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André Le Nôtre, Louis XIV's head gardener, undertook in 1662 the creation of gardens for the Château de Versailles. Thanks to the valuable aid of the Francine family of hydrologists, it took him only four years to carry out the King's command.
In 1666, the monarch inaugurated the first Fountain shows of Versailles (the setting in water of the first basins and fountains).
Saturdays, Sundays and public holidays (except 1st of May) from March 26th till October 30th 2016 from 9:00 AM to 6:30 PM. Music from 10:00 AM till 6:30 PM, fountains play from 11:00 AM to noon and from 3:30 PM to 5:00 PM
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Discover the groves of Versailles, and the fountains whose jets of water rise and fall in time to the music. There's a choice of routes. Whichever you choose, each will lead you to many of the Garden's most stunning features. Or you can wander off and find for yourself some of the garden's most secret corners. Of all the jewels the history of France has bequeathed to the world's artistic heritage, Versailles is the most intimately linked to a king's ambition. Louis XIV wanted to create something monumental: his skilful harnessing of the talents of the greatest artists of his time led, over a period of some fifty years, to the creation of a unique palace.
Symbol and seat of a triumphant monarchy, Versailles was a political as much as an artistic phenomenon. In a society where the appearance of a king so closely resembled the image of a god, all the arts were called upon to help further the "reputation" of Louis XIV. Bringing together the most outstanding French and Italian artists, the King set about putting France at the forefront of the artistic creation of the day. Architecture by Le Vau, Hardouin Mansart and De Cotte, music by Lully, Charpentier, Marais, Couperin and Lalande, the literature of Molière, Quinault and Racine, paintings by Lebrun, sculpture by Coysevox and Bernini, the Gardens of Le Nôtre, the stage machinery and decoration of Vigarani, all came together to create a masterpiece entirely in the image of the King: Versailles. As an initiator and patron of the arts, Louis XIV made possible a flowering of new styles that would mark the artistic history of Europe for a century: French lyric tragedy, French classicism and Racinian tragedy were intimately connected with his sovereign will.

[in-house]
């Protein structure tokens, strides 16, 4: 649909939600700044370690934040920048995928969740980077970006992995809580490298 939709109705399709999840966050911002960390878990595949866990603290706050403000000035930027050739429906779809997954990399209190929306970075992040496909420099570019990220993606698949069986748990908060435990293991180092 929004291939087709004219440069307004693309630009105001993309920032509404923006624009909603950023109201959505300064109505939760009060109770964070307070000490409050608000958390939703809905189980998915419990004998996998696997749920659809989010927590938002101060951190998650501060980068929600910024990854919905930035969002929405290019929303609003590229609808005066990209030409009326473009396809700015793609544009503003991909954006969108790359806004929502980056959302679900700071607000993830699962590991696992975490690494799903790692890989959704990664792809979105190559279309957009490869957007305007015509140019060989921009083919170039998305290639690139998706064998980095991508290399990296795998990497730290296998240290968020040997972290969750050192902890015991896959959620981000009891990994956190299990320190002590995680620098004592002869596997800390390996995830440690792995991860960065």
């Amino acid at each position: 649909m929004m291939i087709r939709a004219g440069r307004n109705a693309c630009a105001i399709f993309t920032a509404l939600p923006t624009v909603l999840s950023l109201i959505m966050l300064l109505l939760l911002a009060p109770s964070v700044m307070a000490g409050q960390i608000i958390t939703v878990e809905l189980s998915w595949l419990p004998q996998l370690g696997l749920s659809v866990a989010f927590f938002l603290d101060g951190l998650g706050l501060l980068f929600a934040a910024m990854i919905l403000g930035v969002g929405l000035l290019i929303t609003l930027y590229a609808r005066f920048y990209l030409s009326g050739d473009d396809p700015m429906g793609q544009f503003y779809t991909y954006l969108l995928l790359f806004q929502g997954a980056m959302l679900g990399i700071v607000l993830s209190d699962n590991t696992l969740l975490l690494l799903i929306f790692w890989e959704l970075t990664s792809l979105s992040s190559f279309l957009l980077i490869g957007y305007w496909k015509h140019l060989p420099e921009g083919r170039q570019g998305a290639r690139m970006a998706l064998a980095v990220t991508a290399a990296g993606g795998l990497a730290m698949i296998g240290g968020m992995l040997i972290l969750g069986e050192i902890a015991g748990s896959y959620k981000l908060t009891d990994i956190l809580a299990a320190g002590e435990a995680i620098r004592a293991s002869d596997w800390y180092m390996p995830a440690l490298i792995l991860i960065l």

During the first two decades of the reign, a time when the château was a mere building site, it was on the gardens that the monarch lavished his entire attention, ensuring they reflected his growing and immediately legendary splendour. They were laid out over an area of more than a thousand hectares, using the most sophisticated means and at the cost of huge effort: the excavation of the Grand Canal, the construction of impressive water tanks, the installation of an amazing network of pipes to feed the fountains that brought movement and life to each sculpture, each grove. It was the best Italian fontaineers, the Francini, who designed what to this day remains the most sumptuous "artistic" water system ever created.
In line with the spirit of those who created Versailles, it must be the task of our time to nurture the arts in this exceptional venue, giving pride of place to the various works created here over a period of 200 years. The musical side of the Grand Musical Fountain Display has been entrusted to Christophe Rousset who, at the helm of his Talens Lyriques, is an ardent advocate of baroque music. The overtures, chaconnes, dances and passacaglias emanating from each grove, each fountain, and giving life to their marble and gold statuary are drawn from the operas of Lully, Desmarest and Rameau: from the Colonnade to the Salle de Bal, the "Pleasures of the Enchanted Isle" are constantly reborn.
Question: What are the advantages of ordering online?
Answer: First, reduce stress and don't waste your time in line to buy one. Second, the passes are delivered to Paris by special messenger a few days prior to your arrival, just waiting for you (delivery guaranteed). Third, you get unlimited free access to French lessons, incroyable!
Question: Do I have access to fountain show using a Paris Museum Pass?
Answer: No, access to gardens and fountain shows are not included in the Paris museum pass during the days of operation listed in overview section above.
Question: Can I order it as a Paris ComboPass add-on?
Answer: No, your ticket won't have any date listed therefore booking is not required just present your ticket at garden gate entrance. Make sure to check days of operation, no refund will be done in case of mistake.